A magical morning as we sail into Mandalay. We sail under two iron bridges with hills on either side, full of golden stuppas that glisten in the early morning sun.
Small fishing boats with one solid bright coloured sail, emerge slowly out of the mists and smoke that rise off the land and drift across the wide river. Ships carrying huge piles of rice chug along the river and are laden to the point where it seems that they would sink if you loaded one more sack on board. The ships are as old and dilapidated as the buses from the 1940’s, and their crews aren’t much better. They are all in dirty white T shirts and ragged longyis, and they wave as we go by.
It is exactly as we imagined it as kids in school, reading Rudyard Kipling and learning about the glory days of the British Empire.
Once ashore we are met by our new guide, Min, a woman of about 40 suffering from a severe case of flu. It seems that half the country is in the grips of flu.. A Boy named Sue had it, but not badly, his driver had it, the two other passengers on the ship had it, two of the crew had it, and it is obvious that many people we see have it. But no one has seemed as sick as Min, who we are sure will not make it through the day. She is dressed for winter, with a rather strange hand knitted pink wool hat pulled down to her eyebrows, and a matching scarf wrapped twice round her neck and mouth. She has a huge padded coat which she holds tightly around her body, boots and a pair of gloves. The only part of her body exposed to the elements is her eyes. Where she found this clothing is a mystery, Mandalay is always hot and we never saw a shop selling anything like these clothes. She had to blow her nose constantly, which unfortunately she did directly into her hand, and then wiped her hand with a piece of toilet paper. This was not appealing.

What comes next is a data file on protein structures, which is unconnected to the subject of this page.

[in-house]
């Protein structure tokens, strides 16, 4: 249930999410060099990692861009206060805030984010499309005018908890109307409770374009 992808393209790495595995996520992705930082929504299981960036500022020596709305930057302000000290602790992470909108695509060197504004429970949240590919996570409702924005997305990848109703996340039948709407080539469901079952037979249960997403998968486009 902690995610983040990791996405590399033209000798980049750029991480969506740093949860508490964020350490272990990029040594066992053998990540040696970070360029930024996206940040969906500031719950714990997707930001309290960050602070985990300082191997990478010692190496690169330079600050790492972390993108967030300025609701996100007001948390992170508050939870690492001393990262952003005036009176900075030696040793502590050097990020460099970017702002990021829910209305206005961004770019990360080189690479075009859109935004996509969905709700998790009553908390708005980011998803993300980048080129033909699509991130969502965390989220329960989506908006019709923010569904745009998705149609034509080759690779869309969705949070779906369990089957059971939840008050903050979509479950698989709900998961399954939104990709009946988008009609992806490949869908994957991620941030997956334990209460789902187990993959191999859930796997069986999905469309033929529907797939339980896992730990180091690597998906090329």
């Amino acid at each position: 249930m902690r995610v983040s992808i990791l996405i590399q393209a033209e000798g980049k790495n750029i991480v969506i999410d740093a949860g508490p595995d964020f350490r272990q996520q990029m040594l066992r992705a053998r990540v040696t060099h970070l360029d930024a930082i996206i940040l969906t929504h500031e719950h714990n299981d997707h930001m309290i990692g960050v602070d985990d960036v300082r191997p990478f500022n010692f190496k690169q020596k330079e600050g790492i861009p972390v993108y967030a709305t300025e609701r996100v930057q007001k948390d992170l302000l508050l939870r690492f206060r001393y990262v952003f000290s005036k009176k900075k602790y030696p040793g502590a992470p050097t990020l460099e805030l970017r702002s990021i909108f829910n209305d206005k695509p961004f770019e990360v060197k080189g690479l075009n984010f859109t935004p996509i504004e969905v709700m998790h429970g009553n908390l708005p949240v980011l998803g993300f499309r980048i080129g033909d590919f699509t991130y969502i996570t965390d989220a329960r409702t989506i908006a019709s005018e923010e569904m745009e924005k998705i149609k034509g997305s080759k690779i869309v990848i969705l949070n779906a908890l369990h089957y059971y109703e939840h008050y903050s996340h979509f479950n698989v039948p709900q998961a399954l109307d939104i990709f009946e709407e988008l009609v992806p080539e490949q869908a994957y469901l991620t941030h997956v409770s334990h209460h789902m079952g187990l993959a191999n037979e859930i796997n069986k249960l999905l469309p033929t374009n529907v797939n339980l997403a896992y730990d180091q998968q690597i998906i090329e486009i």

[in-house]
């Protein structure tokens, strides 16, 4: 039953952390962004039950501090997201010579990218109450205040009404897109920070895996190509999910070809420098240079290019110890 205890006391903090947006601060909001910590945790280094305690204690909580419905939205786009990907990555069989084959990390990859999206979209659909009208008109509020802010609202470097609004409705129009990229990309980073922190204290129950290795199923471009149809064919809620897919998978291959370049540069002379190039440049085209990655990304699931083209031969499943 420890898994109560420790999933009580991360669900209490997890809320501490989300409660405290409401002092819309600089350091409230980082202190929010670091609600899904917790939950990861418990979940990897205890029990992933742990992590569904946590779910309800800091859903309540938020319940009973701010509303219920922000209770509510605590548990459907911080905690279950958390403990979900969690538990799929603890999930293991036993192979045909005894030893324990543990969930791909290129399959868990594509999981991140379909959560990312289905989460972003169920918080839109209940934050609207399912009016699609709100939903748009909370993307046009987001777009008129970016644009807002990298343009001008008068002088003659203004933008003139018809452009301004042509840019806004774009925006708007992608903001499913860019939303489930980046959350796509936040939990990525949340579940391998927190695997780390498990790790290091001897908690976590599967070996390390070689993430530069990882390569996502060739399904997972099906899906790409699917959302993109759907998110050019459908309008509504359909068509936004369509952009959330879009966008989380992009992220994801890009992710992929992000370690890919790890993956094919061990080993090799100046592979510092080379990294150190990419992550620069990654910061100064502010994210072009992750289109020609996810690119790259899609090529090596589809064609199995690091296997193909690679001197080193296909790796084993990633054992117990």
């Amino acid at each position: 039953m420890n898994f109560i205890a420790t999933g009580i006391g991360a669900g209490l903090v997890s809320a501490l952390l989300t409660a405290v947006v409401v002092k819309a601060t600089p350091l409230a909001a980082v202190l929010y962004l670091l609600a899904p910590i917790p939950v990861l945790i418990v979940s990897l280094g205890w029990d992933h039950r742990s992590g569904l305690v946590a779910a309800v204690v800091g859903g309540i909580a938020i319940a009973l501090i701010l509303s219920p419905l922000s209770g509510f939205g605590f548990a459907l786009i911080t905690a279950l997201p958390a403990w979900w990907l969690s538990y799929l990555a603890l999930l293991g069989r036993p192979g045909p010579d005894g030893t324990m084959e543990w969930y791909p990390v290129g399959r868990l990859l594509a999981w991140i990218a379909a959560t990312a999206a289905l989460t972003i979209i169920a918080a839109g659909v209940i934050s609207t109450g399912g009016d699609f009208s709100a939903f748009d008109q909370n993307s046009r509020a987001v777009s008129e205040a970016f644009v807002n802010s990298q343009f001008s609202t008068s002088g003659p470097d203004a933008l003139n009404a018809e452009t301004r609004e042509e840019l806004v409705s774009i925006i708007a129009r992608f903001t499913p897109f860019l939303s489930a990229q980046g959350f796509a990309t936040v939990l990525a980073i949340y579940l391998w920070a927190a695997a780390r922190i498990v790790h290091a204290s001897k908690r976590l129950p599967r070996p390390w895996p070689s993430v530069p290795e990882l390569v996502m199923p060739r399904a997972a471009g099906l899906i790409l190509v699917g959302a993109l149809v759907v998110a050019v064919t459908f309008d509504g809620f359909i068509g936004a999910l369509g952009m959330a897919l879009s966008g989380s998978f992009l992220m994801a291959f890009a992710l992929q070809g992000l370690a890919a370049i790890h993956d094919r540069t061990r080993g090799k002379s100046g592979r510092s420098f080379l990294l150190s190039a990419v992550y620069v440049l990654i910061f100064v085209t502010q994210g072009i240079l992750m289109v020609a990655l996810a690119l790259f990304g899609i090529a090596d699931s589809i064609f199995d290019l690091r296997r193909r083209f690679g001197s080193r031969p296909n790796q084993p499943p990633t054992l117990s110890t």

Both she and her husband are tour guides, and have two children. Because of the lack of tourists they were in dire straits and she has to work, no matter how sick she feels. She is only able to talk in a whisper because of her sore throat, and has to stop often to cough. We are reluctant to deprive her of the little income we are bringing her, so we control our impulse to tell her to go home.